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Transcript of QPR Slideshow
“I wish I were dead.”
“I’m going to commit suicide.”
“I’m going to end it all.”
“If (such and such) doesn’t happen, I’ll kill myself.” WHEN YOU APPLY QPR, YOU PLANT THE SEEDS OF HOPE.
HOPE HELPS PREVENT SUICIDE. Offer to consult with clergy, therapists, psychiatrists or whomever is going to provide the counseling or treatment.
Follow up with a visit, a phone call or a card, and in whatever way feels comfortable to you, let the person know you care about what happens to them.
Caring may save a life. Suicidal people often believe they cannot be helped, so you may have to do more.
The BEST referral involves taking the person directly to someone who can help.
The next best referral is getting a commitment from them to accept help, then making the arrangements to get that help.
The third best referral is to give referral information and try to get a good faith commitment not to complete or attempt suicide.
Any willingness to accept help at some time, even if in the future, is a good outcome. "Will you go with me to get help?"
“Will you let me help you get help?”
“Will you promise me not to kill yourself until we’ve found some help?”
YOUR WILLINGNESS TO LISTEN AND TO HELP CAN REKINDLE HOPE, AND MAKE ALL THE DIFFERENCE. HOW TO PERSUADE SOMEONE TO STAY ALIVE Listen to the problem and give them your full attention
Remember, suicide is not the problem, only the solution to a perceived insolvable problem
Do not rush to judgment
Offer hope in any form © “You’re not suicidal, are you?”
“You’re just kidding about killing yourself, aren’t you?”
“You’re not thinking about doing anything stupid/crazy, are you?” How NOT to Ask the Question “You know, when people are as upset as you seem to be, they sometimes wish they were dead. I’m wondering if you’re feeling that way, too?”
“You look pretty miserable, I wonder if you’re thinking about suicide?”
“Are you thinking about killing yourself?” “Have you been unhappy lately?"
"Have you been very unhappy lately?"
"Have you been so very unhappy lately that you’ve been thinking about ending your life?”
“Do you ever wish you could go to sleep and never wake up?” Q = Question If in doubt, don’t wait, ask the question
If the person is reluctant, be persistent
Talk to the person alone in a private setting
Allow the person to talk freely
Give yourself plenty of time
Have your resources handy: QPR Card, phone numbers, counselor’s name and any other information that might help Tips for Asking the Suicide Question Being fired or being expelled from school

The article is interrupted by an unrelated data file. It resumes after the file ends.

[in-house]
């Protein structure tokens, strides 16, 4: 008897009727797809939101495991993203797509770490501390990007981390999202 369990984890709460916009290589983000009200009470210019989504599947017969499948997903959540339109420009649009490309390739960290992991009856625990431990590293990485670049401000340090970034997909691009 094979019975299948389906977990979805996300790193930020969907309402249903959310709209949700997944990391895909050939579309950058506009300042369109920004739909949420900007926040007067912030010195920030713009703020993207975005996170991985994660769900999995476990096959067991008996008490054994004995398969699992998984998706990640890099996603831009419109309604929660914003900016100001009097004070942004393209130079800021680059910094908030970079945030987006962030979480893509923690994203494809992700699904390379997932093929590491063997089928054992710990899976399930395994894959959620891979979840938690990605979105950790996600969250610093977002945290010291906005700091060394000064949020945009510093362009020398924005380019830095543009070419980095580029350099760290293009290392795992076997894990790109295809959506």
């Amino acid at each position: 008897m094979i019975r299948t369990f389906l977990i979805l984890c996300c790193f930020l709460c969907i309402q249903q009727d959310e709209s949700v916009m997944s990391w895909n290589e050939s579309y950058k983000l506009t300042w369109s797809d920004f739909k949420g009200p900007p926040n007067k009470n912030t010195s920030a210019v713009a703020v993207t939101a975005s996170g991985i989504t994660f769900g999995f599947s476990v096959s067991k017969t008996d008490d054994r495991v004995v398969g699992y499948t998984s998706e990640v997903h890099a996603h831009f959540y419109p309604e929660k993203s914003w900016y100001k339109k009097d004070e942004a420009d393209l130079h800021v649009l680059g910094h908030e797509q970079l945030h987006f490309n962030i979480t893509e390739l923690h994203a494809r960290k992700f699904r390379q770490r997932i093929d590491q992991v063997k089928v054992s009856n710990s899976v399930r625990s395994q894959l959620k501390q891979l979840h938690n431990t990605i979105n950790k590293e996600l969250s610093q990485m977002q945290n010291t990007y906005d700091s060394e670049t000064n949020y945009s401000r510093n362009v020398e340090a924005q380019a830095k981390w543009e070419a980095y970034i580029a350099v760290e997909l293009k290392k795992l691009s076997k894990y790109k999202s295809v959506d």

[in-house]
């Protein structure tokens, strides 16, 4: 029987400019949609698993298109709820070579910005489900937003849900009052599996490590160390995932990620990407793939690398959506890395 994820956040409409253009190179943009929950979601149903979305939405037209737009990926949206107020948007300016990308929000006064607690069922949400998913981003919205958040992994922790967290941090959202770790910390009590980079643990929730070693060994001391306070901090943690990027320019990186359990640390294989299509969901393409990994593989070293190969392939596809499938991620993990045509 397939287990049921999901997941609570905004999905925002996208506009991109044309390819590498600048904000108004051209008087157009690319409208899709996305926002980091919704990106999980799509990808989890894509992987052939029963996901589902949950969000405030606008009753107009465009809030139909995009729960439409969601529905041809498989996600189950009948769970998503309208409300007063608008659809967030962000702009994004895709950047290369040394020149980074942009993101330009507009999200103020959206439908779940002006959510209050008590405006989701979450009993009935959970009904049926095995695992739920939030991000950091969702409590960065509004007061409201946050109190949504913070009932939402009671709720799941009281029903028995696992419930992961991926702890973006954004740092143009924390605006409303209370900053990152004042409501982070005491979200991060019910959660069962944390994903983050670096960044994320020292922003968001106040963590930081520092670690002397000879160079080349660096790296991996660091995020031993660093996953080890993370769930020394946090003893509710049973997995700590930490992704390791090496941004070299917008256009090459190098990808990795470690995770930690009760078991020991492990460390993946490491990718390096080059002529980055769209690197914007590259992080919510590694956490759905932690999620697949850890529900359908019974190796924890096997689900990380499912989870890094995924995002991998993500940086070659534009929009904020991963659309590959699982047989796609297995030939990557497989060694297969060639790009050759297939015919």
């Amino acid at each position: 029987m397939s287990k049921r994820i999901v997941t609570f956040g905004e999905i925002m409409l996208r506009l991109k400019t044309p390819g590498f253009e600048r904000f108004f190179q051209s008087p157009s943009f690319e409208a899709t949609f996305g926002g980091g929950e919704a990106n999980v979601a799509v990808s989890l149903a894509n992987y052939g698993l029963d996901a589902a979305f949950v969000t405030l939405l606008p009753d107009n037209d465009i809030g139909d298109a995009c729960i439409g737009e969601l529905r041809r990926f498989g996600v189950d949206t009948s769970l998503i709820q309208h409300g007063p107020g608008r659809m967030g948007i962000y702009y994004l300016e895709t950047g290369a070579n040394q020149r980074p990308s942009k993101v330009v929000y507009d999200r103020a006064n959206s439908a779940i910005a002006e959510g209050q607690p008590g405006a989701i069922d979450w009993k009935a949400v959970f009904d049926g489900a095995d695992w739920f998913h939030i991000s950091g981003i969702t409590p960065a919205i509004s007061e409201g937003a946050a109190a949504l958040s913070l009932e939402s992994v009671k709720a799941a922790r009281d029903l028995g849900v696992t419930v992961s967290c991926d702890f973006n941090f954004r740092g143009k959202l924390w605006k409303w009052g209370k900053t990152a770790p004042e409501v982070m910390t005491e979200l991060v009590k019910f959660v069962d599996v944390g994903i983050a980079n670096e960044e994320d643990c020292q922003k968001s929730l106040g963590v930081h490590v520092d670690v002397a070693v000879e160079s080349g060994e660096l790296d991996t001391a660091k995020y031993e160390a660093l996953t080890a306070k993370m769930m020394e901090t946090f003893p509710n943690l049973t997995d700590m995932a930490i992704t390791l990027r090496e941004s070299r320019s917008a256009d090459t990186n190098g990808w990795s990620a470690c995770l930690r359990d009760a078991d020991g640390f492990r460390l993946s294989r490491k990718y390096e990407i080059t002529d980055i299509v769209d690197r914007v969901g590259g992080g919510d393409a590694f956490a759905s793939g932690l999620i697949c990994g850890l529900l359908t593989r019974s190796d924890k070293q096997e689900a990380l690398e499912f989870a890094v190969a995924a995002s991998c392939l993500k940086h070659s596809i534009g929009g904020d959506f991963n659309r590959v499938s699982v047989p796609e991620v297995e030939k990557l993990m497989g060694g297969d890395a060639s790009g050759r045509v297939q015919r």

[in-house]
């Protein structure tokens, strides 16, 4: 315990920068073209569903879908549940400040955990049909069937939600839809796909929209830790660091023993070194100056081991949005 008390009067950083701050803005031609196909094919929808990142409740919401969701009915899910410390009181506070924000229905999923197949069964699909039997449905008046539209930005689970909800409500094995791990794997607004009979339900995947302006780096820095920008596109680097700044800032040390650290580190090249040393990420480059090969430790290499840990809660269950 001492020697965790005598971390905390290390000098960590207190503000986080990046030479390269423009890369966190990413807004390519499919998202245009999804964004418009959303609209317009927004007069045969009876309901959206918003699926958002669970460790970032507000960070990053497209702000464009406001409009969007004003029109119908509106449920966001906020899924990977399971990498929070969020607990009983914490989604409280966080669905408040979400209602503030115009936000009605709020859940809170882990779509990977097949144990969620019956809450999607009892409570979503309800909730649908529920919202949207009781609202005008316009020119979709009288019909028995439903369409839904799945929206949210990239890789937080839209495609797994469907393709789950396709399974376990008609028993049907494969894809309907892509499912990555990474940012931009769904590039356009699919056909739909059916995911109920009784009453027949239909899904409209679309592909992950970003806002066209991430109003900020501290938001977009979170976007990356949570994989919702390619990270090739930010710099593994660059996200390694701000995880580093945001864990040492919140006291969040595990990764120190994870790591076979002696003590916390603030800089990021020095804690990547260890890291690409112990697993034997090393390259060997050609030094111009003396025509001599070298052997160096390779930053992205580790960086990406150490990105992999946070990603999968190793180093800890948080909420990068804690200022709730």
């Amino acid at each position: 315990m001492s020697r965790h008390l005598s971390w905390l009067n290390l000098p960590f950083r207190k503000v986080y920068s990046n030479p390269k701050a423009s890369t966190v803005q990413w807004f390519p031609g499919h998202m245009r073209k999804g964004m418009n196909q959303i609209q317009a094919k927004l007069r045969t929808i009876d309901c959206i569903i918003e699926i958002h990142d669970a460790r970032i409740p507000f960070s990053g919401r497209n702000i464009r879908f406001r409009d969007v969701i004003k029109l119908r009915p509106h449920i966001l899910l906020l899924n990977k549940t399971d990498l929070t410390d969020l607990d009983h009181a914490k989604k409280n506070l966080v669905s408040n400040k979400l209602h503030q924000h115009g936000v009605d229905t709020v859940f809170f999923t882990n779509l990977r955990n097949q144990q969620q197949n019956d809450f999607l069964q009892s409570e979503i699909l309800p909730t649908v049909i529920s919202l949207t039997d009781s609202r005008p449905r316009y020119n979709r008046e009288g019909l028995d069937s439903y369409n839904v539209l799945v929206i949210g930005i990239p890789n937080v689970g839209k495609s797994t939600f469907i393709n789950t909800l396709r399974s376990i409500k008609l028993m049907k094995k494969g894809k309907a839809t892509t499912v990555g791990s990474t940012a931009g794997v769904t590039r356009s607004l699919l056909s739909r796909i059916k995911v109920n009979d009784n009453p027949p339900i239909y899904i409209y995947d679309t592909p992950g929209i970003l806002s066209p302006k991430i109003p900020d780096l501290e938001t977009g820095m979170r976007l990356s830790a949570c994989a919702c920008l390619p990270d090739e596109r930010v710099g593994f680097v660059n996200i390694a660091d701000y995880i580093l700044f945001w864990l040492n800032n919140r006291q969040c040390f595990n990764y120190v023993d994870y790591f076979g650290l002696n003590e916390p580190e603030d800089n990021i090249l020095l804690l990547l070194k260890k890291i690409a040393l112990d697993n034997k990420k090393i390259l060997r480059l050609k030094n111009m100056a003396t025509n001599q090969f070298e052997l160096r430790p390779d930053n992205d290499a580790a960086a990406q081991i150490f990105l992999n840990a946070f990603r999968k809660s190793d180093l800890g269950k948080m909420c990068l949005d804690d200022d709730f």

A recent unwanted move
Loss of any major relationship
Death of a spouse, child, or best friend, especially if by suicide
Diagnosis of a serious or terminal illness
Sudden unexpected loss of freedom/fear of punishment
Anticipated loss of financial security
Loss of a cherished therapist, counselor or teacher
Fear of becoming a burden to others © Any previous suicide attempt
Acquiring a gun or stockpiling pills
Co-occurring depression, moodiness, hopelessness
Putting personal affairs in order
Giving away prized possessions
Sudden interest or disinterest in religion
Drug or alcohol abuse, or relapse after a period of recovery
Unexplained anger, aggression and irritability “I’m tired of life, I just can’t go on.”
“My family would be better off without me.”
“Who cares if I’m dead anyway.”
“I just want out.”
“I won’t be around much longer.”
“Pretty soon you won’t have to worry about me.” Suicide Clues And Warning Signs How can I help?
Ask the Question...
Myth: Suicidal people keep their plans to themselves.
Fact: Most suicidal people communicate their intent
sometime during the week preceding their attempt.
Myth: Those who talk about suicide don’t do it.
Fact: People who talk about suicide may try, or even
complete, an act of self-destruction.
Myth: Once a person decides to complete suicide, there
is nothing anyone can do to stop them.
Fact: Suicide is the most preventable kind of death, and
almost any positive action may save a life. Suicide Myths and Facts Say: “I want you to live,” or “I’m on your side...we’ll get through this.”
Get others involved. Ask the person who else might help...
Family? Friends? Brothers? Sisters? Pastors? Priest? Rabbi? Bishop? Physician? © QPR QPR is not intended to be a form of counseling or treatment.
QPR is intended to offer hope through positive action.
Northern Kentucky University
Health, Counseling and Prevention Services
Presented by: Aaron Shafto, MA, LPCC QPR Training © QPR Ask A Question, Save A Life © QPR Question, Persuade, Refer QPR Training Myth: No one can stop a suicide, it is inevitable.
Fact: If people in a crisis get the help they need, they
will probably never be suicidal again.
Myth: Confronting a person about suicide will only make
them angry and increase the risk of suicide.
Fact: Asking someone directly about suicidal intent
lowers anxiety, opens up communication and
lowers the risk of an impulsive act.
Myth: Only experts can prevent suicide.
Fact: Suicide prevention is everybody’s business, and
anyone can help prevent the tragedy of suicide The more clues and signs observed, the greater the risk. Take all signs seriously. Direct Verbal Clues Indirect Verbal Clues Behavioral Clues Situational Clues Remember:
How you ask the question is less important than that you ask it. Direct Approach NOTE:
If you cannot ask the question, find someone who can. Less Direct Approach P = Persuade Remember: R = Refer Then Ask: Remember: Thank you for coming!